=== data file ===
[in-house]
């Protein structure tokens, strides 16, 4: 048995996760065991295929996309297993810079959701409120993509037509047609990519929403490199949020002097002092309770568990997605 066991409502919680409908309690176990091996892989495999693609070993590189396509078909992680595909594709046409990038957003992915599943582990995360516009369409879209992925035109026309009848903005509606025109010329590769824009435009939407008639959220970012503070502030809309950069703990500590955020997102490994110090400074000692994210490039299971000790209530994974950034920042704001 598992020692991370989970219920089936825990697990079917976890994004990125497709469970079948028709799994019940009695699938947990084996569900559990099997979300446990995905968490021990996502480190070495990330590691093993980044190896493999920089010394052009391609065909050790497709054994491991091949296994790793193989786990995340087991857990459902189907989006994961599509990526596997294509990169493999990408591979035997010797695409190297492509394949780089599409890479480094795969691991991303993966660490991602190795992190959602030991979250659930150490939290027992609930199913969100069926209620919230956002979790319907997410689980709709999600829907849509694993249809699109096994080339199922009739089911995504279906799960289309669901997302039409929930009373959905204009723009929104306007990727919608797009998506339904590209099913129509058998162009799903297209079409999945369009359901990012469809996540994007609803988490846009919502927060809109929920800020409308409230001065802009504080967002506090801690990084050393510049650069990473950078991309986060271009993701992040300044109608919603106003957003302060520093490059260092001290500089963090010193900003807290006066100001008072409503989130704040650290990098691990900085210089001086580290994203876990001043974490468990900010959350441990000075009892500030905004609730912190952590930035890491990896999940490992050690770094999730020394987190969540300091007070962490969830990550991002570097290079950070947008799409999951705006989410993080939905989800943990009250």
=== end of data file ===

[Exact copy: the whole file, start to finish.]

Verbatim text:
[in-house]
């Protein structure tokens, strides 16, 4: 048995996760065991295929996309297993810079959701409120993509037509047609990519929403490199949020002097002092309770568990997605 066991409502919680409908309690176990091996892989495999693609070993590189396509078909992680595909594709046409990038957003992915599943582990995360516009369409879209992925035109026309009848903005509606025109010329590769824009435009939407008639959220970012503070502030809309950069703990500590955020997102490994110090400074000692994210490039299971000790209530994974950034920042704001 598992020692991370989970219920089936825990697990079917976890994004990125497709469970079948028709799994019940009695699938947990084996569900559990099997979300446990995905968490021990996502480190070495990330590691093993980044190896493999920089010394052009391609065909050790497709054994491991091949296994790793193989786990995340087991857990459902189907989006994961599509990526596997294509990169493999990408591979035997010797695409190297492509394949780089599409890479480094795969691991991303993966660490991602190795992190959602030991979250659930150490939290027992609930199913969100069926209620919230956002979790319907997410689980709709999600829907849509694993249809699109096994080339199922009739089911995504279906799960289309669901997302039409929930009373959905204009723009929104306007990727919608797009998506339904590209099913129509058998162009799903297209079409999945369009359901990012469809996540994007609803988490846009919502927060809109929920800020409308409230001065802009504080967002506090801690990084050393510049650069990473950078991309986060271009993701992040300044109608919603106003957003302060520093490059260092001290500089963090010193900003807290006066100001008072409503989130704040650290990098691990900085210089001086580290994203876990001043974490468990900010959350441990000075009892500030905004609730912190952590930035890491990896999940490992050690770094999730020394987190969540300091007070962490969830990550991002570097290079950070947008799409999951705006989410993080939905989800943990009250």